First-year Devils coach Peter DeBoer yanked the all-time leader in wins and shutouts halfway through that game, minutes after the Devils early 3-0 lead had vanished.
After the game, Brodeur said it wasn’t the first time he was ever pulled from a game, but it was the first time he could recall being replaced in a game where he wasn’t losing.
Two nights later, Brodeur made sure DeBoer — or anyone else — wouldn’t doubt him again.
In arguably his best performance of the entire postseason, Marty blanked the Panthers, turning away all 26 shots he faced in a 4-0 win for New Jersey in game four. The win also gave Brodeur another NHL record, passing long-time great Patrick Roy with his 24th career playoff shutout.
From that night on, the rest was history. In the Eastern Conference quarterfinal round, Brodeur out-played Philadelphia Flyers goalie Ilya Bryzgalov as the Devils washed down the Flyers in five games.
In the Eastern Conference Final, he continued his dominance. Despite being labeled as a heavy underdog against New York Rangers netminder Henrik Lundqvist, Brodeur let his play do the talking. In a six-game win to send New Jersey to their fifth Stanley Cup Final — and eliminate their Hudson River rival that had been atop the conference all season — the legendary goalie made two diving glove saves, a sprawling skate save in mid-air, and several Brodeur-esque plays along the way.
When New Jersey entered the playoffs, they were quickly written off by many, believing that Brodeur wasn’t the goalie that he used to be and that he wouldn’t be able to lead the Devils any further than the first round.
In the regular season, Marty ranked just 15th in the league with a 2.41 goals-against-average and 13th in wins with 31. He was injured early, and somewhat inconsistent later in the season, leading several to assume that he was on his last legs for the Devils.
And after his game three blunder, when all three goals were scored on just 12 shots, it seemed certain that his best days were behind him.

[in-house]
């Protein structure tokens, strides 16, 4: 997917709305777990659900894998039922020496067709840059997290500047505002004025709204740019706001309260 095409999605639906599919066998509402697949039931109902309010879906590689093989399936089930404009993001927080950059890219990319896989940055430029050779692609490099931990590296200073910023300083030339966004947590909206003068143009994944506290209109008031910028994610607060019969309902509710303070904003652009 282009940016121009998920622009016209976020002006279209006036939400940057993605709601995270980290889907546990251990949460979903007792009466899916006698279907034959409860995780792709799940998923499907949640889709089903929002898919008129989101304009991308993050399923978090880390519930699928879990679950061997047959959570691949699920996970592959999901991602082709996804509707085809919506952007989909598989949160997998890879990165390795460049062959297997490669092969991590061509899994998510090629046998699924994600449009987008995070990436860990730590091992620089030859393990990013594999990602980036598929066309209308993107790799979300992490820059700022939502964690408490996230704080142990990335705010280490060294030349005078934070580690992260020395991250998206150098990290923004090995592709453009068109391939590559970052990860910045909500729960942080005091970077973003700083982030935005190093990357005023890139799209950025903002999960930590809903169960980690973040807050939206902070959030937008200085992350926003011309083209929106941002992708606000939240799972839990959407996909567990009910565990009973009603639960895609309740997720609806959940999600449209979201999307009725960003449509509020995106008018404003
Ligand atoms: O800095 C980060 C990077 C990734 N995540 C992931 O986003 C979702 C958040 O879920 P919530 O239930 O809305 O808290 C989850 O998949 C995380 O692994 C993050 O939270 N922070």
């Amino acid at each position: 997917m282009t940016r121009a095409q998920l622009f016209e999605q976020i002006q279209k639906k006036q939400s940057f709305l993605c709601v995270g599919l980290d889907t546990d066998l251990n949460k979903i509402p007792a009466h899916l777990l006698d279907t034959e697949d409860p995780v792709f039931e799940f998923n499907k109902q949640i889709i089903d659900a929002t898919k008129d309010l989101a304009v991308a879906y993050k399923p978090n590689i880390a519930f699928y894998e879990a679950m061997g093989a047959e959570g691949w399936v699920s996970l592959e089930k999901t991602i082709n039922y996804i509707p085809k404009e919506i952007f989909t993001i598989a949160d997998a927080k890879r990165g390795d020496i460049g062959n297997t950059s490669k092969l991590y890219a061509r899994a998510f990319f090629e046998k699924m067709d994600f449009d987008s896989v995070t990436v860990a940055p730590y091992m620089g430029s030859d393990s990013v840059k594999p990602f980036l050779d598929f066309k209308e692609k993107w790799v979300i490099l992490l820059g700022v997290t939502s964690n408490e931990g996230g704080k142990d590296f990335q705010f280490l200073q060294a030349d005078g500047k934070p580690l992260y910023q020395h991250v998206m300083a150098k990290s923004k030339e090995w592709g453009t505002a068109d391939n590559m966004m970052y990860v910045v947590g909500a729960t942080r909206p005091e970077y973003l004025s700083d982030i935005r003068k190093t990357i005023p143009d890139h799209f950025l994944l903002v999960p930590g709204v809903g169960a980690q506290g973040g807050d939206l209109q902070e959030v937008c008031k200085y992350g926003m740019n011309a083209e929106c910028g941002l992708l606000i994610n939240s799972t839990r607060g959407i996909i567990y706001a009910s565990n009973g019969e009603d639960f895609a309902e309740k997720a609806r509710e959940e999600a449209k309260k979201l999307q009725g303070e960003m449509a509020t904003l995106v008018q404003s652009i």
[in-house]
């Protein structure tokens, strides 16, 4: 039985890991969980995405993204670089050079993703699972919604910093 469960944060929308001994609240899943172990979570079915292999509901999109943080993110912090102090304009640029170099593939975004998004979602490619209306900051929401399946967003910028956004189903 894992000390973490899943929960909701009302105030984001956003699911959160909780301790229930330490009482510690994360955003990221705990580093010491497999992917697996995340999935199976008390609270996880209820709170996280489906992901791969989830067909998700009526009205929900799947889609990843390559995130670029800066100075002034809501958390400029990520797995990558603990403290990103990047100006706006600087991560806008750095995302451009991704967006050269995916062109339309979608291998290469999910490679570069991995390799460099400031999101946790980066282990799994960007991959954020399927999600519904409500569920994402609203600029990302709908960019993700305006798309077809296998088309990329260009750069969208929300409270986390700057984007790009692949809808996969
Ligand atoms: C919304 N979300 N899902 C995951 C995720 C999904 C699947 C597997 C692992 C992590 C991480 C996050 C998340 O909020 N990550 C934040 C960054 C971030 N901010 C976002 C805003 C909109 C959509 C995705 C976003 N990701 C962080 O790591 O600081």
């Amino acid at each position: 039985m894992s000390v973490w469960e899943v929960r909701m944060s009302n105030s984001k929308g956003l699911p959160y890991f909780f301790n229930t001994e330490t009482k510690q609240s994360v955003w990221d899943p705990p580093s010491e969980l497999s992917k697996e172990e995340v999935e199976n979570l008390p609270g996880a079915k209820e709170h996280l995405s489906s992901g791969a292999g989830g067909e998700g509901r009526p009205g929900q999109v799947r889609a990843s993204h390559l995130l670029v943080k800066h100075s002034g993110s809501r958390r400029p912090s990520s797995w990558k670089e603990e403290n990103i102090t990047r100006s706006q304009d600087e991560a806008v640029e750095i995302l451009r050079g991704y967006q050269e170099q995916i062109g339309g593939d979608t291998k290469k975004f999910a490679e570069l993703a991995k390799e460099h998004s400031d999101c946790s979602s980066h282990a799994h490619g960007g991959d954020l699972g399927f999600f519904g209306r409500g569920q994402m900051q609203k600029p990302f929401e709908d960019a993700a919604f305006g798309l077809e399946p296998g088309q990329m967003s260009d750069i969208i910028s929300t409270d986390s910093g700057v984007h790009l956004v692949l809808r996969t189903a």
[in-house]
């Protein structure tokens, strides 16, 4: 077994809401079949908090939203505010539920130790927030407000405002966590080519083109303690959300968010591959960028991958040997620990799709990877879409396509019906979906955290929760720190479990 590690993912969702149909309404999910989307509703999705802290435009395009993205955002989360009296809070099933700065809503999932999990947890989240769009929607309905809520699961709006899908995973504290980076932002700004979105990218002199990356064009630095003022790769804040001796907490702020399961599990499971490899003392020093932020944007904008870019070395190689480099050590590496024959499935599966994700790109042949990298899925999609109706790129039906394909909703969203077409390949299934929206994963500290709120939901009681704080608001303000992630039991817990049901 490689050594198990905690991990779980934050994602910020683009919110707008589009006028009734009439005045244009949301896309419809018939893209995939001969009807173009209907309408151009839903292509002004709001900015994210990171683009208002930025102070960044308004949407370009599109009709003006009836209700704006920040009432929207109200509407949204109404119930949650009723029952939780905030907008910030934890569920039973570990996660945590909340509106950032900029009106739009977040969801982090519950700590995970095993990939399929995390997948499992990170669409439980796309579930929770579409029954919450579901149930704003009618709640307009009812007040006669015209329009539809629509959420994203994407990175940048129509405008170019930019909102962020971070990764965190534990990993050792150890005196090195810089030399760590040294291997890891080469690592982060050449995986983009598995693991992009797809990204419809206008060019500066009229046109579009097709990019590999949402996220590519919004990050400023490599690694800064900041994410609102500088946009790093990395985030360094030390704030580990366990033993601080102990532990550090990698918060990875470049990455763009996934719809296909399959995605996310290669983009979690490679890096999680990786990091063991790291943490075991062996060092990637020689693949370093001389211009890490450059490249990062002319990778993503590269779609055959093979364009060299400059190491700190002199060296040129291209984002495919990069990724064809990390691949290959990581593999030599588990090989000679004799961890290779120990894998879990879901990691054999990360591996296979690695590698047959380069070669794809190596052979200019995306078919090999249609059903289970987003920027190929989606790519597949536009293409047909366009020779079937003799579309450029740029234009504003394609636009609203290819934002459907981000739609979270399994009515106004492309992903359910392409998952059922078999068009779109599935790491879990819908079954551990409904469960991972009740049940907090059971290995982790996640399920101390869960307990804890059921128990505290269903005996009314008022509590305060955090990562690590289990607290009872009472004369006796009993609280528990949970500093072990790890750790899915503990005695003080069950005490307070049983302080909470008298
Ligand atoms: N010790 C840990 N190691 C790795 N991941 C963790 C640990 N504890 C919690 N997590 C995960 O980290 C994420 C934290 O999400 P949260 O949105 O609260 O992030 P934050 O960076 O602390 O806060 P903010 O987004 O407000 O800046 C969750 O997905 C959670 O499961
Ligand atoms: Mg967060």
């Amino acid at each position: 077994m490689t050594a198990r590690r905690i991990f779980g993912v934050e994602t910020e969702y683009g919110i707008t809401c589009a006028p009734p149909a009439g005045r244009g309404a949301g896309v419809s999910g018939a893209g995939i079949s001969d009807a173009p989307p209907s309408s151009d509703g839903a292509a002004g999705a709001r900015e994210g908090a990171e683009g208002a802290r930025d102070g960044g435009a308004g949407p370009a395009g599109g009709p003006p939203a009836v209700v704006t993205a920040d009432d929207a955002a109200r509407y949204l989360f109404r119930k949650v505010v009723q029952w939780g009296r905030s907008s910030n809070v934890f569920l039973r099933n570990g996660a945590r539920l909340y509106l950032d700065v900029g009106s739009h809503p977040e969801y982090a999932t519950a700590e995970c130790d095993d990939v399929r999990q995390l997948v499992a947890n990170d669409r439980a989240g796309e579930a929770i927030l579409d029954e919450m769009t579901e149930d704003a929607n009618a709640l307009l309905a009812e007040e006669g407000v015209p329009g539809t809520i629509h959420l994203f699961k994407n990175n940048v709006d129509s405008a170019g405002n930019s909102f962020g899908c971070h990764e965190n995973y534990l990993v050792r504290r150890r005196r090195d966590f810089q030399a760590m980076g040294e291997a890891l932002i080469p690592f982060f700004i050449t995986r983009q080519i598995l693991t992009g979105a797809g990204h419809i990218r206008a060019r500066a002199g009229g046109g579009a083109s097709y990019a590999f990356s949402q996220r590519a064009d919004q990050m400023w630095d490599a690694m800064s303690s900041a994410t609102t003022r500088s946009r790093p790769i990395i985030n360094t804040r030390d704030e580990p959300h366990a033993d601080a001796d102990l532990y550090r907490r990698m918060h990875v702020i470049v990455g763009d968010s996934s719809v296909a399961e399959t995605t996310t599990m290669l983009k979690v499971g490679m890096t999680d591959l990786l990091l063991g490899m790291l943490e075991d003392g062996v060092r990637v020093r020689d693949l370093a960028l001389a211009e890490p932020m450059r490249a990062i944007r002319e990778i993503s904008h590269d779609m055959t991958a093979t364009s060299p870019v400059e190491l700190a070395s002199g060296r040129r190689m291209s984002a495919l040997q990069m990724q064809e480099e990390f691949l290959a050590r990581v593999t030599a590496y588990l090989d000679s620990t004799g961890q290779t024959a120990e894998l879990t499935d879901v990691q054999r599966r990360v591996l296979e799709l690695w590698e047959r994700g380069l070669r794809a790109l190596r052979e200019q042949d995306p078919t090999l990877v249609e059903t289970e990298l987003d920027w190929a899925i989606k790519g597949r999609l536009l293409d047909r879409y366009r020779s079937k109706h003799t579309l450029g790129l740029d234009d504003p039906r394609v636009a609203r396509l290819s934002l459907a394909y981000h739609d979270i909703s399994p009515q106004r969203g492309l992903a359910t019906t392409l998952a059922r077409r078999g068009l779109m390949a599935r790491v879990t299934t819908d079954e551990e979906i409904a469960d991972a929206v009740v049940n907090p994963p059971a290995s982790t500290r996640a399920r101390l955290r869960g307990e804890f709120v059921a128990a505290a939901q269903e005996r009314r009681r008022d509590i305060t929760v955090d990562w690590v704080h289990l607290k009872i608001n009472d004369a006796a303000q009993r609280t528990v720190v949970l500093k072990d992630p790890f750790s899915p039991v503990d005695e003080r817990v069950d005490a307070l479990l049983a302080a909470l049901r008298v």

But, as it’s been his entire career, no one can close the book on Brodeur.
His playoff numbers were far from perfect — he finished seventh and eighth out of ten goalies in GAA and save percentage, respectively, but that doesn’t tell half the story.
In game seven against the Panthers, former Devil John Madden nearly buried home a game-winning goal during the first overtime period. With a seemingly empty net, Brodeur slid across the crease at the last minute to keep the game alive. The athletic move paid off, and it’s a move that butterfly goalies simply can’t make. About an hour later, New Jersey’s Adam Henrique won the game for the Devils, sending them to the second-round series against the Flyers.
In the Eastern Conference Final against New York, the Rangers came feet within scoring in the opening seconds of overtime in game six, but Brodeur turned away several chances at the net-mouth, keeping the Devils alive. They would, however, only need a few seconds longer, when Henrique scored another big goal, this time sending the sixth-seeded New Jersey to the Stanley Cup Final.
Brodeur admitted after the playoffs ended that he wasn’t sure how he was going to hold up during the two-month long adventure. He didn’t know if being 40, which he turned during the second round, would stop him from being the goalie he once was. Certainly, it would limit him, but he wasn’t sure if he wouldn’t be able to stop pucks the same way he always did.
Now, he knows.
After a raucous free-agent period in which Brodeur and his agent, Pat Brisson, fielded offers from other teams, the only goalie who has played in a playoff game as a teenager and a 40-year-old got the two-year deal that he wanted.
When the 2012-2013 season opens — if there is one — Brodeur will have a chance to do what he has done his entire career: play in front of a crowd and fanbase that adores him, and still be one of the best doing it.
And if the Devils reach the playoffs again, this time, his name won’t be used as a scapegoat.